Tales From a Trauma Queen

Updated: Dec 10, 2019

Me with my dog Brownie at my childhood home in Grand Rapids, Michigan. I'm guessing four years old, so it's circa 1973. Cute shoes. Dog looks a little miffed with my heavy-handed petting!

I don't often publicly talk about it, but I’ve had a pretty traumatic life. A few years back, I had a therapist who was treating my PTSD give me an assignment to list out every traumatic experience I could remember. I came up with 125 things! I listed them all: being raped during my senior year of high school, being stalked and harassed for two years in college, learning that two of my close friends were actually serial killers, surviving a tornado while camping in a tent, being sexually abused by neighbors starting at the age of four, suffering beatings from a boyfriend (even while pregnant with his baby), having a car stolen while I was a single mother, releasing a child for adoption, having a warrant out for my arrest, nearly dying from toxic shock syndrome (I was even given my "last rites" by a priest!)--and so many more accidents, illnesses, deaths, violations, and heartbreaks. I've often thought of telling these stories because they are tales of survival, resiliency, courage--and ultimately--of healing. Instead, I have held space for others' tales. I find others' lives so much more interesting!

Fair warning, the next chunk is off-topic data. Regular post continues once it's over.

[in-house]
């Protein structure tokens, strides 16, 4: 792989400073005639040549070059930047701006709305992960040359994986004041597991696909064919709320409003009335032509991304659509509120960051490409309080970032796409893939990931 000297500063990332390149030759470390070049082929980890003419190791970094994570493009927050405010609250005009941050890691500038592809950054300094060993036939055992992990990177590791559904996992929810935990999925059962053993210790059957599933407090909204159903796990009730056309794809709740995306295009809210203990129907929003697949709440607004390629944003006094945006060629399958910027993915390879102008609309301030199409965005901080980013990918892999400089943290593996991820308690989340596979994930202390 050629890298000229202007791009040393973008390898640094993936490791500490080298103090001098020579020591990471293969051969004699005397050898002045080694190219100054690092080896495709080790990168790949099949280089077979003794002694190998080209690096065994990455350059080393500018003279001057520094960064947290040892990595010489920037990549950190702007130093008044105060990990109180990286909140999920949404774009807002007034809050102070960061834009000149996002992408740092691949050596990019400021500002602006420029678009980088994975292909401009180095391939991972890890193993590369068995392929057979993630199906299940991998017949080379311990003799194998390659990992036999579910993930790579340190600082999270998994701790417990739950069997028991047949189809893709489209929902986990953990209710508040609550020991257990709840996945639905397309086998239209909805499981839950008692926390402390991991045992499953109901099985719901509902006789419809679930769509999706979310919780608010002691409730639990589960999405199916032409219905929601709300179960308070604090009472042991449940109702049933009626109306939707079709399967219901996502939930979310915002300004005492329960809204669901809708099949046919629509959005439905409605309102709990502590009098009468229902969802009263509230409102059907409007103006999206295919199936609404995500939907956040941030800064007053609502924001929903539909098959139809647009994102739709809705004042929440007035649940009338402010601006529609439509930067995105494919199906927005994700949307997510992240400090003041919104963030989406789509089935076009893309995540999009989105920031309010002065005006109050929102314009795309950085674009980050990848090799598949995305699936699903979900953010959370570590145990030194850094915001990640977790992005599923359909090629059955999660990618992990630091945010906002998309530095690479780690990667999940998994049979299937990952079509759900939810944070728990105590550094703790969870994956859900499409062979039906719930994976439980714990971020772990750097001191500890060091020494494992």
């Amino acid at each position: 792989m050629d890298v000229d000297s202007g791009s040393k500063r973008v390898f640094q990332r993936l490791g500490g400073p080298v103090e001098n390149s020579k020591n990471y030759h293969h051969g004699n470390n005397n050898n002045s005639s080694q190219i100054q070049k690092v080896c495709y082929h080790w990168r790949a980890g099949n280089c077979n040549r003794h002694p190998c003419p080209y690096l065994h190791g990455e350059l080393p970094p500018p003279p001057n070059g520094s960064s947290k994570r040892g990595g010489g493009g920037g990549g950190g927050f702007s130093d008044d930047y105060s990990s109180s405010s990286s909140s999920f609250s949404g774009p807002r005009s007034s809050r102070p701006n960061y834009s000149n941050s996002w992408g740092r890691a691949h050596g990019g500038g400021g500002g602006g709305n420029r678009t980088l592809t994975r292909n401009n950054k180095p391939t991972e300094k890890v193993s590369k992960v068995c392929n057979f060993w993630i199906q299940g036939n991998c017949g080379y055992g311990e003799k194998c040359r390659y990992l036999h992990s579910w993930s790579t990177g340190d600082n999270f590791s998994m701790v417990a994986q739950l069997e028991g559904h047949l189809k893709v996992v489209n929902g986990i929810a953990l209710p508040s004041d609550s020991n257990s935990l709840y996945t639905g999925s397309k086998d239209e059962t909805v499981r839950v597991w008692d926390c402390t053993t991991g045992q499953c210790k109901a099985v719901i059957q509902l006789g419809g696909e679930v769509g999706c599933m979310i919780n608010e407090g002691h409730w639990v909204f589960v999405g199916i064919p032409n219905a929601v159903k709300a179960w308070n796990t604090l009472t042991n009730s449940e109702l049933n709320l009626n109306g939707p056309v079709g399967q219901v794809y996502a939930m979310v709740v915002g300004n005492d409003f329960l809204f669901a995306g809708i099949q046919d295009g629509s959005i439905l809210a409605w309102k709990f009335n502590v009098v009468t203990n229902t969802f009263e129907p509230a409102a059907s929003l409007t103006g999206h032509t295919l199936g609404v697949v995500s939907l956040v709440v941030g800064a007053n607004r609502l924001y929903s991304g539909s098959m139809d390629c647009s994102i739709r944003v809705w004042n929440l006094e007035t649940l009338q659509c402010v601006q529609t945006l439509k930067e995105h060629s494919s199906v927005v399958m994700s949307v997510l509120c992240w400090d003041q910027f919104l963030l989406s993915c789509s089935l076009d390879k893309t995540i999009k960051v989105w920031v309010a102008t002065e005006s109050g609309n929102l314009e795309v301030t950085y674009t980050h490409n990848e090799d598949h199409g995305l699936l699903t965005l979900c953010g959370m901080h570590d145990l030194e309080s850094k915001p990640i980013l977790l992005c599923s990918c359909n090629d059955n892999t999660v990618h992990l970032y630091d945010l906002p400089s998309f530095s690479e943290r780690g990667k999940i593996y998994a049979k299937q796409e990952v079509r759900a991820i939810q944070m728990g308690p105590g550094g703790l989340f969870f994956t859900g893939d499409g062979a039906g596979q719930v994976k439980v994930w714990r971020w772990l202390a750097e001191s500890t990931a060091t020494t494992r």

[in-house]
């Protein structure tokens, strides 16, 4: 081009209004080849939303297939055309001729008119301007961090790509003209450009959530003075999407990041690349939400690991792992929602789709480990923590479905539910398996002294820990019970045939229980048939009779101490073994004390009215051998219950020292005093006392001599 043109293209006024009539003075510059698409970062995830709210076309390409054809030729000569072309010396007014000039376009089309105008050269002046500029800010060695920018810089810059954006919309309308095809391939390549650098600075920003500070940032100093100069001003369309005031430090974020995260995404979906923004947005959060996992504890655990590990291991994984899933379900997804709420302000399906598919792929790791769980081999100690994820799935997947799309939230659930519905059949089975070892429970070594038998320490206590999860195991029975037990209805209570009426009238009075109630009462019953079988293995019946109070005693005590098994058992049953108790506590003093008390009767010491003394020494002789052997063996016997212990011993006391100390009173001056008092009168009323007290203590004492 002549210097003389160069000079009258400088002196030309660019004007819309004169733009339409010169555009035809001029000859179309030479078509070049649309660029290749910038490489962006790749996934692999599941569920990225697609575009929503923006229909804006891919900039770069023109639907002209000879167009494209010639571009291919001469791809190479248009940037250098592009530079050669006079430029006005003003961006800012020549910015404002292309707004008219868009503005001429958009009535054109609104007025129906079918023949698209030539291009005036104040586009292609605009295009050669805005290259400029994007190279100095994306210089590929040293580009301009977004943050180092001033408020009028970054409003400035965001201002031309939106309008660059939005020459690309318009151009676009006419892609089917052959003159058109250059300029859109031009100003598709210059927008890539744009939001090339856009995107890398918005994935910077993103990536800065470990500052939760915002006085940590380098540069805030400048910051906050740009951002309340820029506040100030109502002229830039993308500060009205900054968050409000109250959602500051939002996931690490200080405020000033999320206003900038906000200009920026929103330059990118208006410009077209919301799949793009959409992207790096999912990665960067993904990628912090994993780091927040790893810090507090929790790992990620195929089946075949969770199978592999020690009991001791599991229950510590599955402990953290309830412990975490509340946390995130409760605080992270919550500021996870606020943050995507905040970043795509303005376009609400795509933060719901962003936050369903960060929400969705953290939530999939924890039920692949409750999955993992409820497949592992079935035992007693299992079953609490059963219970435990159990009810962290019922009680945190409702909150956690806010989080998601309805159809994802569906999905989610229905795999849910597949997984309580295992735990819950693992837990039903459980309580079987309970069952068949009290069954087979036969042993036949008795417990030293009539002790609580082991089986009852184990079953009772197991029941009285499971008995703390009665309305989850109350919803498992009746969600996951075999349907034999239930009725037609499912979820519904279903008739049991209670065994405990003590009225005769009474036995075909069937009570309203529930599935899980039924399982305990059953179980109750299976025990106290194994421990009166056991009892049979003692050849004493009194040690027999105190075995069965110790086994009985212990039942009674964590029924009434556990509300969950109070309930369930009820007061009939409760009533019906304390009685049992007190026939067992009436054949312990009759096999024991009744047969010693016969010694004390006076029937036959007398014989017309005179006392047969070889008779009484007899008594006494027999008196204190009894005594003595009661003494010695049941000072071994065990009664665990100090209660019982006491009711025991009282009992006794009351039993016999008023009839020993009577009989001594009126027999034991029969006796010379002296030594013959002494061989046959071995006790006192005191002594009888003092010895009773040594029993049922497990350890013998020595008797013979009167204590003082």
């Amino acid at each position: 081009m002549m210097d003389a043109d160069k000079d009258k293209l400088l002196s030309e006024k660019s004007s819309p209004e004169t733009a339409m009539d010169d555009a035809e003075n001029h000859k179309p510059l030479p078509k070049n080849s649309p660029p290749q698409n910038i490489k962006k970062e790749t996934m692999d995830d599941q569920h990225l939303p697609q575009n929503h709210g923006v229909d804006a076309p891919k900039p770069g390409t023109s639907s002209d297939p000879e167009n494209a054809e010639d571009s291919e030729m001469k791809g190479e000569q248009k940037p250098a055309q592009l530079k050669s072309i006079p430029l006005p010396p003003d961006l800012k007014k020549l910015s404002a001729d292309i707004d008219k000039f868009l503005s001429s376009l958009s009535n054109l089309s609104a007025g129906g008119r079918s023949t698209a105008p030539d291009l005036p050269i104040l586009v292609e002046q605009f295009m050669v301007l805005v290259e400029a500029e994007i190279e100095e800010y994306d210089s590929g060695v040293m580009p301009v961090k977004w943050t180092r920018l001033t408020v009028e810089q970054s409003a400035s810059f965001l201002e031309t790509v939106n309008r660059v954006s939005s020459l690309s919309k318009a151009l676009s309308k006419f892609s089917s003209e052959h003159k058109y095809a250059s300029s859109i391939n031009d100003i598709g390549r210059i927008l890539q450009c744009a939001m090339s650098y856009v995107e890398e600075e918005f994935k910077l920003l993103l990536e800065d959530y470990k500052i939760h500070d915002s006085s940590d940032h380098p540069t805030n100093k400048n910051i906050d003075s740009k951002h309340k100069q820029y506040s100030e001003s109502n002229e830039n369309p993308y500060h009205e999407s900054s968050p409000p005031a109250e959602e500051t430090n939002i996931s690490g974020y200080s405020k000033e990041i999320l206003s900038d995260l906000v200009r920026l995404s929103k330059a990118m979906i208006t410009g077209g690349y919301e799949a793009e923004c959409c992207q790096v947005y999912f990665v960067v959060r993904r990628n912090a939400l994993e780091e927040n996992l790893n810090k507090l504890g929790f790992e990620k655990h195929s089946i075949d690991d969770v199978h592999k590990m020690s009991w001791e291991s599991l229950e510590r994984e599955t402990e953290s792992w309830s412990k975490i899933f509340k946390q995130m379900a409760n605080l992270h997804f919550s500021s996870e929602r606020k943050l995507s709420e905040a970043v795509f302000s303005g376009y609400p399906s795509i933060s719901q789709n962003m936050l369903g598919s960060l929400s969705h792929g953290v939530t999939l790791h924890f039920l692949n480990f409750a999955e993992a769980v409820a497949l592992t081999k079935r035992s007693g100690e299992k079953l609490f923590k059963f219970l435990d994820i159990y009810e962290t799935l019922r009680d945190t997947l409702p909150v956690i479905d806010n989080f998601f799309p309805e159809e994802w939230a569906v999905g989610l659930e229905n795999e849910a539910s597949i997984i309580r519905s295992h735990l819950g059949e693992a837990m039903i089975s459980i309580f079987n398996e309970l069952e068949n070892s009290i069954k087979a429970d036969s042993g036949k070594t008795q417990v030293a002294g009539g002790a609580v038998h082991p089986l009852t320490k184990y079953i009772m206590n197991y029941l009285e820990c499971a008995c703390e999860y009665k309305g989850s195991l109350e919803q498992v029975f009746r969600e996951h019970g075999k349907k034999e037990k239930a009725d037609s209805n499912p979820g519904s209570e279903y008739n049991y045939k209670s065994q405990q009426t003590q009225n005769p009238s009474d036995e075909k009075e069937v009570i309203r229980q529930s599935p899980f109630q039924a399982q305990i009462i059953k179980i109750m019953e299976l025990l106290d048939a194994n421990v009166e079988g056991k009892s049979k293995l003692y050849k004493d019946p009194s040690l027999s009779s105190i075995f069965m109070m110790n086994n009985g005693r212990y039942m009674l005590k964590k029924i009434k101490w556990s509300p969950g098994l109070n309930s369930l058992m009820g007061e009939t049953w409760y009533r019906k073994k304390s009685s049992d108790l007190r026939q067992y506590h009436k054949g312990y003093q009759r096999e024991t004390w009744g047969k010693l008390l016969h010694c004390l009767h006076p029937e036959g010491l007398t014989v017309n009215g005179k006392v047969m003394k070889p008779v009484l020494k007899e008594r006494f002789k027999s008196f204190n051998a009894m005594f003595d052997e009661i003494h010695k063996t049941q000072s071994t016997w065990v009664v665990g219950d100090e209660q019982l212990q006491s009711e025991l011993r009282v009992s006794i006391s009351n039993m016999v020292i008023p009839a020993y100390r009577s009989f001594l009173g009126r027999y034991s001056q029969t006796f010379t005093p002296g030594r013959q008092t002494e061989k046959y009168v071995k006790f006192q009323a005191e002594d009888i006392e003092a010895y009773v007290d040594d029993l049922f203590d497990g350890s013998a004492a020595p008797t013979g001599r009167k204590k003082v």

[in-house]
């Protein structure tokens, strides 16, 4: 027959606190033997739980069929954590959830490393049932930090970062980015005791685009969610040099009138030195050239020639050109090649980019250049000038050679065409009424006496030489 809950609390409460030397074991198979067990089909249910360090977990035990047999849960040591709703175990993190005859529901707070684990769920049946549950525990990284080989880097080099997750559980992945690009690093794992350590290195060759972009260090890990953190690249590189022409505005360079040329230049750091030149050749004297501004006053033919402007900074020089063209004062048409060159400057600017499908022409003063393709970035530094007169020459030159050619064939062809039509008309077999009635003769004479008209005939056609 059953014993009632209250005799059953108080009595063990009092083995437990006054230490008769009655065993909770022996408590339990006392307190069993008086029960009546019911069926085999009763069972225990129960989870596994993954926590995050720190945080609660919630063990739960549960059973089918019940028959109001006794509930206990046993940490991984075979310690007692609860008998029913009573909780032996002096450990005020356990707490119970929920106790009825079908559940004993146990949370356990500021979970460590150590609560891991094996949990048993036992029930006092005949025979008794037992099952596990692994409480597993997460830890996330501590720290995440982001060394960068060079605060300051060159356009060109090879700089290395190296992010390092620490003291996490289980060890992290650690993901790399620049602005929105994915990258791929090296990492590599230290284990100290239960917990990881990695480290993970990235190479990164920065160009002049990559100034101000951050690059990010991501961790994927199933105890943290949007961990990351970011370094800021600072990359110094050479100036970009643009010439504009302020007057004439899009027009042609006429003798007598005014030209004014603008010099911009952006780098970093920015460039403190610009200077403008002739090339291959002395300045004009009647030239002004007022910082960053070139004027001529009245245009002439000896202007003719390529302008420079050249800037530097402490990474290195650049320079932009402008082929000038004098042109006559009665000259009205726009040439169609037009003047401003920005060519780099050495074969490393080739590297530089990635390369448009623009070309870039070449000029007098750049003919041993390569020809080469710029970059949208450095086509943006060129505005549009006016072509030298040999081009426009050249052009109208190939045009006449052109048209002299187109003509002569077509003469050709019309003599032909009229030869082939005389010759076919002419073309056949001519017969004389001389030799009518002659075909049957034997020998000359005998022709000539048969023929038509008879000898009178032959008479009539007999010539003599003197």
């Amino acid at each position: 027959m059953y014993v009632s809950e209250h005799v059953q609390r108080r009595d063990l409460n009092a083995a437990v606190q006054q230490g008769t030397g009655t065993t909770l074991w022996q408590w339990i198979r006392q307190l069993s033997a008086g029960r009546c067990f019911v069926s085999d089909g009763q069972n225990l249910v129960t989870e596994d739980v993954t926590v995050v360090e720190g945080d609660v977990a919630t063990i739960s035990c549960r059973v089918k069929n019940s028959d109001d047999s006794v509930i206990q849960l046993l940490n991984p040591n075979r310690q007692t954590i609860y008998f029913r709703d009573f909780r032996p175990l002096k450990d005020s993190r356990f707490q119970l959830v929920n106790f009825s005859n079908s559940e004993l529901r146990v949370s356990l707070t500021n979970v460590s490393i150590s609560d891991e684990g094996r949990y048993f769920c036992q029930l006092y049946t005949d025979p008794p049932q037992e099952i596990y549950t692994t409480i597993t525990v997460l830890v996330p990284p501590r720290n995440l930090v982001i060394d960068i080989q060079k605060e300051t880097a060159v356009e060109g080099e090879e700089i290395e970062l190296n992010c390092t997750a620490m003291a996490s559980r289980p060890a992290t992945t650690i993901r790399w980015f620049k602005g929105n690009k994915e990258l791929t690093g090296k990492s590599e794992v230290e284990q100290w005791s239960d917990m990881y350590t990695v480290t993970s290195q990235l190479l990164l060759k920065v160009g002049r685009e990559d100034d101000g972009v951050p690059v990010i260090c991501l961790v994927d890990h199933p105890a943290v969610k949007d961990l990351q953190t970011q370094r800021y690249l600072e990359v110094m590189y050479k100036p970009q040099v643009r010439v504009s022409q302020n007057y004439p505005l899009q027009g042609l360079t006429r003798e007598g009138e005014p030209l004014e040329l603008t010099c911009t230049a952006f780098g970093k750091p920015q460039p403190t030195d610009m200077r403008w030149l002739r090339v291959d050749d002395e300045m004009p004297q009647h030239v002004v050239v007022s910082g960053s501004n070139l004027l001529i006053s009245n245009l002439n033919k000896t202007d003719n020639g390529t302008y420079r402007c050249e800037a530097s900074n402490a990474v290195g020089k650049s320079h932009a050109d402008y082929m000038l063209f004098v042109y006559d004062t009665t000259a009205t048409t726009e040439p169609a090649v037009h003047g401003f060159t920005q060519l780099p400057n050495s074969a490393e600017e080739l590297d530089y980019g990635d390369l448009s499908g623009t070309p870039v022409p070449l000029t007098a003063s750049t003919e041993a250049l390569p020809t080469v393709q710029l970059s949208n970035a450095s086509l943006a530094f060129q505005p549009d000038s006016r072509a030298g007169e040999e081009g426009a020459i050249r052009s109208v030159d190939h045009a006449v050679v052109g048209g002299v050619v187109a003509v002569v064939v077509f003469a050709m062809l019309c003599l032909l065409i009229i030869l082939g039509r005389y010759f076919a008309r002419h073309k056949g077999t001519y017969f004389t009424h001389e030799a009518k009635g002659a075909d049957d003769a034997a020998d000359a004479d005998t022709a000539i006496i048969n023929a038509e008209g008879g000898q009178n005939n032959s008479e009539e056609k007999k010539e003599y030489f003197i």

For the past quarter century I have taught and coached personal narrative writing. In college classrooms, in intimate workshops and with my clients, I encourage intrepid writers to mine their memories for the golden veins of truth that have shaped their lives. Some find this navel-gazing or ego-centric, but memoir writing is a powerful process in which we excavate our lives and find beautiful, and sometimes raw, remembrances that help us understand our journey and connect with others in a profound way.

You know, your life need not be especially dramatic to warrant exploration. It is often the subtle reflection from the keen observer that can be the most jarring and poetic. I think of Sting's memoir "Broken Music" in which he reflected on falling for his beloved Trudy: "being in love, is to be relieved of gravity". Indeed it is. When you look back, for instance, at your story of falling in love, you may remember floating as well. It is this clarity of hindsight that connects you to who you were, who you are, and to those who share in the human experience!

I invite you, dear friend, to join me September 29, 2019 for a Memoir Writing Mini-Retreat in the beautiful, secluded space of Holistic Care Approach. I, of course, have some wacky creativity and writing activities up my sleeve, but I also guarantee that you will come away with practical techniques for writing about your own wild and precious life! It's time to tell your story.

P.S. Maybe it's time to tell my story, too. I mean, I've already thought of an apt title: "Tales from a Trauma Queen"! 😂

Here is the link to sign up (we only have 4 spots open though): www.shamamagroup.com/events

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